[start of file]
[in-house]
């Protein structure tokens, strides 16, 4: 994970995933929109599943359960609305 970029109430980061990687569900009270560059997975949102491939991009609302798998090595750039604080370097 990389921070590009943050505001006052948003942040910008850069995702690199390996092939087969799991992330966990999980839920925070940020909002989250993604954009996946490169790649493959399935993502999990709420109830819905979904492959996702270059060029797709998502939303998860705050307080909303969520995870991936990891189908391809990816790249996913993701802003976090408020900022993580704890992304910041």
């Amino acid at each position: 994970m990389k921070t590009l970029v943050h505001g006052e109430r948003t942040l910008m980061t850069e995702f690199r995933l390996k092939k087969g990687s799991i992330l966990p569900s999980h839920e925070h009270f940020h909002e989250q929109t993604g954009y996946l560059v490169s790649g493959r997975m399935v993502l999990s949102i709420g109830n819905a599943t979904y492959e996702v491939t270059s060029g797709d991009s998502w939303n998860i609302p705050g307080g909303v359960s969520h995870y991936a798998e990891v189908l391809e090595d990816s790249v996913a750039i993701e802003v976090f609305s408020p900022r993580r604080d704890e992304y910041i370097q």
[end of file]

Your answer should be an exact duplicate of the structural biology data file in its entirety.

[in-house]
């Protein structure tokens, strides 16, 4: 994970995933929109599943359960609305 970029109430980061990687569900009270560059997975949102491939991009609302798998090595750039604080370097 990389921070590009943050505001006052948003942040910008850069995702690199390996092939087969799991992330966990999980839920925070940020909002989250993604954009996946490169790649493959399935993502999990709420109830819905979904492959996702270059060029797709998502939303998860705050307080909303969520995870991936990891189908391809990816790249996913993701802003976090408020900022993580704890992304910041």
């Amino acid at each position: 994970m990389k921070t590009l970029v943050h505001g006052e109430r948003t942040l910008m980061t850069e995702f690199r995933l390996k092939k087969g990687s799991i992330l966990p569900s999980h839920e925070h009270f940020h909002e989250q929109t993604g954009y996946l560059v490169s790649g493959r997975m399935v993502l999990s949102i709420g109830n819905a599943t979904y492959e996702v491939t270059s060029g797709d991009s998502w939303n998860i609302p705050g307080g909303v359960s969520h995870y991936a798998e990891v189908l391809e090595d990816s790249v996913a750039i993701e802003v976090f609305s408020p900022r993580r604080d704890e992304y910041i370097q």